Maggie calls up Detective Roland “Roly” Byrne. He reassures her there are no remains, just a scarf, “printed with butterflies.” Maggie knows the scarf, she had given it to Erin for Christmas. Just like twenty-three years earlier, Maggie absorbs her uncle’s despair and agrees to go to Ireland on his behalf and her own.
Maggie recalls the months she spent in Ireland in 1993, when she fell into Erin’s world as best she could, tracking down clues and leads…and falling in love with a city and perhaps one inhabitant.
I had come to love Dublin at night. It wasn’t romantic, exactly, not Paris or even New York. When I think of Dublin now, I think of empty stretches of sidewalk, skittering leaves at dusk, sideways rain. Lights on the Liffey. The looming darkness of the Dublin mountains on one side and the wide emptiness of the sea on the other. The sudden burst of sharp yeasty warmth that hit you when you got inside the door of a pub.
Readers might be forgiven for thinking police investigations in Ireland run on Guinness.
The Maggie who returns to Dublin in 2016 is a gifted profiler, able to internalize massive amounts of information and sort it out into patterns; to triangulate. That’s the expertise she brings to the re-opening of Erin’s case and a recent incident. Niamh Horrigan, a twenty-five-year-old teacher disappeared in the same area where Erin was last thought to be. Can Maggie’s expertise make a difference this time?
Dublin is different too, awash in money, although not every boat has been lifted by the rising tide of high-tech commerce. Roly picks Maggie up at the airport and takes her to her hotel.
There are new buildings, a new bridge, shaped like a harp. But then I see Trinity and the bottom of Grafton Street and I get my bearings again before we turn. “You should see her old neighborhood,” Roly says. “It’s all Facebook and Google offices down there.”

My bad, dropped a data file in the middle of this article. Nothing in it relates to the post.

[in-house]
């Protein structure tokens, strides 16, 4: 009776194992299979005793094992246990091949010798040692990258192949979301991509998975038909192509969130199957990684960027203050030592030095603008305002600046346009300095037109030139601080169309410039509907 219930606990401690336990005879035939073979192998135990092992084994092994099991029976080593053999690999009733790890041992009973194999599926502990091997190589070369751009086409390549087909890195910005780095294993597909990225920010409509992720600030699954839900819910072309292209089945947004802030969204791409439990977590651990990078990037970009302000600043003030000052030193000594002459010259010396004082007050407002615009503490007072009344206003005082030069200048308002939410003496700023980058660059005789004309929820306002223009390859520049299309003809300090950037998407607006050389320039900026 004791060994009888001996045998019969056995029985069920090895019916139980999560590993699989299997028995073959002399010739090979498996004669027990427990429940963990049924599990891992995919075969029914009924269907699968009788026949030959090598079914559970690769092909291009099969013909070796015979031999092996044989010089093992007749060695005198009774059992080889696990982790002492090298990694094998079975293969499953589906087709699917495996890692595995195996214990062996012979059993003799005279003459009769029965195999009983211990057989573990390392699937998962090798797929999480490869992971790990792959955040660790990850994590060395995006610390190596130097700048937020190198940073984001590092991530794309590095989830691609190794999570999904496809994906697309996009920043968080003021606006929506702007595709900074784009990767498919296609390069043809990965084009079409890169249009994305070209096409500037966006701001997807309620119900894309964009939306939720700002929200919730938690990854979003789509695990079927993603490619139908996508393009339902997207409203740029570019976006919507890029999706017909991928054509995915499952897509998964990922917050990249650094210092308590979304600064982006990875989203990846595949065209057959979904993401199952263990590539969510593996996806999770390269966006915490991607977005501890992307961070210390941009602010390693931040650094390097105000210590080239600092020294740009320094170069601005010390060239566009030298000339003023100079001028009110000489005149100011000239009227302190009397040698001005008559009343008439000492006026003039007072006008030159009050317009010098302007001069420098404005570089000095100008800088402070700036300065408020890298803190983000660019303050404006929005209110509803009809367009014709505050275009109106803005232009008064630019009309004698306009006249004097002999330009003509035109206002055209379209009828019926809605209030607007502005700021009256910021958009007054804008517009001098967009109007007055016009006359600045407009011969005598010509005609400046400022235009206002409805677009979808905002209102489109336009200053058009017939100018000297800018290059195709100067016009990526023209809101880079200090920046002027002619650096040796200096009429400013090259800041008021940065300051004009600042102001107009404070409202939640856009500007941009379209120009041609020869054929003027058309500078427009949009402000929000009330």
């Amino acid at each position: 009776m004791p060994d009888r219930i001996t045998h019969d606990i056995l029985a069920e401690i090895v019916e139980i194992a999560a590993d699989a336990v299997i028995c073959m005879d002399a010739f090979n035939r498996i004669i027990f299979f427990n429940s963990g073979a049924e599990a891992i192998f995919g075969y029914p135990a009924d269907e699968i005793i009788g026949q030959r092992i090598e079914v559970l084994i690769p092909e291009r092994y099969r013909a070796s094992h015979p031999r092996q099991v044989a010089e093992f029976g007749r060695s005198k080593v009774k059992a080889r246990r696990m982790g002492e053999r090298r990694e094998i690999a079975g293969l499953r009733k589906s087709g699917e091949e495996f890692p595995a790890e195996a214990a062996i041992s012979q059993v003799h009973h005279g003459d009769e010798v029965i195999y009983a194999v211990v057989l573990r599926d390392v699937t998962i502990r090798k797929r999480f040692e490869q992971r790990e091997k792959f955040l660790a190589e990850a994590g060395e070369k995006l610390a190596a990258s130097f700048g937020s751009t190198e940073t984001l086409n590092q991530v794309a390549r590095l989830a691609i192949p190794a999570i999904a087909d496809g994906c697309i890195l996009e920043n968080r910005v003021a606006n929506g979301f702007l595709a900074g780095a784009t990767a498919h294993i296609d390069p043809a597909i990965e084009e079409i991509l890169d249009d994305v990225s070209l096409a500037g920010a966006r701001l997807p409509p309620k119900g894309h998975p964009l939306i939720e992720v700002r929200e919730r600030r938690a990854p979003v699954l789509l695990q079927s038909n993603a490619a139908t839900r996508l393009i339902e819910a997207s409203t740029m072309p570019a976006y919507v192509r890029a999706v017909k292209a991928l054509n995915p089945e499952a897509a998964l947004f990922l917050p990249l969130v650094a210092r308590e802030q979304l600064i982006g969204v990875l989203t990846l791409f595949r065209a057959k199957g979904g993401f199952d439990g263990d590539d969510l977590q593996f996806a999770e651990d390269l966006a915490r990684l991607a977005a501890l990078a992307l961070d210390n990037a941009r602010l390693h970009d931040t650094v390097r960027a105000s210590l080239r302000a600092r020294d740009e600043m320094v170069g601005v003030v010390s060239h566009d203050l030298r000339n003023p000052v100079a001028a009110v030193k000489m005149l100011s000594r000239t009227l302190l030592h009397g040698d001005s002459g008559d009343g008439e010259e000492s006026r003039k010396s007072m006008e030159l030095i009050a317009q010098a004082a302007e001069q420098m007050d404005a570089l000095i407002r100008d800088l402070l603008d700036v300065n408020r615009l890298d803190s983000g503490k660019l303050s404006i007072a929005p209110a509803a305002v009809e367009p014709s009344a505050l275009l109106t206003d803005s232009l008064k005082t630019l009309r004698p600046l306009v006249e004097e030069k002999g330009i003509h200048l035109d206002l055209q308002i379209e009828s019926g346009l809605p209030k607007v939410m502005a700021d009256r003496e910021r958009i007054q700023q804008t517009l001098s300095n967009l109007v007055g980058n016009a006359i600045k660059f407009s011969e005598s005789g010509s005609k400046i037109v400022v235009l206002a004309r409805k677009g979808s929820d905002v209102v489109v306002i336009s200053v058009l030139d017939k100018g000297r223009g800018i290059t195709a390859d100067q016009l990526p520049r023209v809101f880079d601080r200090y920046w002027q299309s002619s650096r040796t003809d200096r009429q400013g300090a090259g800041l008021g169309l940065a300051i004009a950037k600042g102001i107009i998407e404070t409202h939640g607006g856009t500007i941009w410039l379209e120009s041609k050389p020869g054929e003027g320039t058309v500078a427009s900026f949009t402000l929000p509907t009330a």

Omnipresent in The Mountains Wild is the treacherous countryside where Erin was thought to have disappeared. Other young women lost their lives there too. The mysterious mountains were the site of ancient skirmishes and battles, and secret religious rituals in days gone by. Maggie feels their significance in 1993, when she hiked in with Emer, one of Erin’s roommates.
The clouds crowded in around us: I had the sense of the looming shapes of the mountains ahead of us and all around us, but I couldn’t see them through the mist. The woods got thicker as we went. We were back in a fir tree plantation now and there was something menacing about the uniform shapes of the trees, the way they reached toward the sky. When I turned around, I could no longer see the road. We were all alone in the woods.
Where are you, Erin?
Taylor explores how childhood and our twenties inform and shape our entire lives, albeit with red herrings galore. The Mountains Wild is the first of a new series. Criminal profiler Maggie D’arcy is a believable, dogged guide to despicable behavior. Long ago, Uncle Danny gave the girls a template for sorting out sheep from goats: “there are two kinds of people: people who live in their own skin and people who wear their skin like a costume.” An older, wiser Maggie understands that people who had an agenda were either to be avoided—or apprehended by the Gardaí or the police, depending on which side of the Atlantic one is on.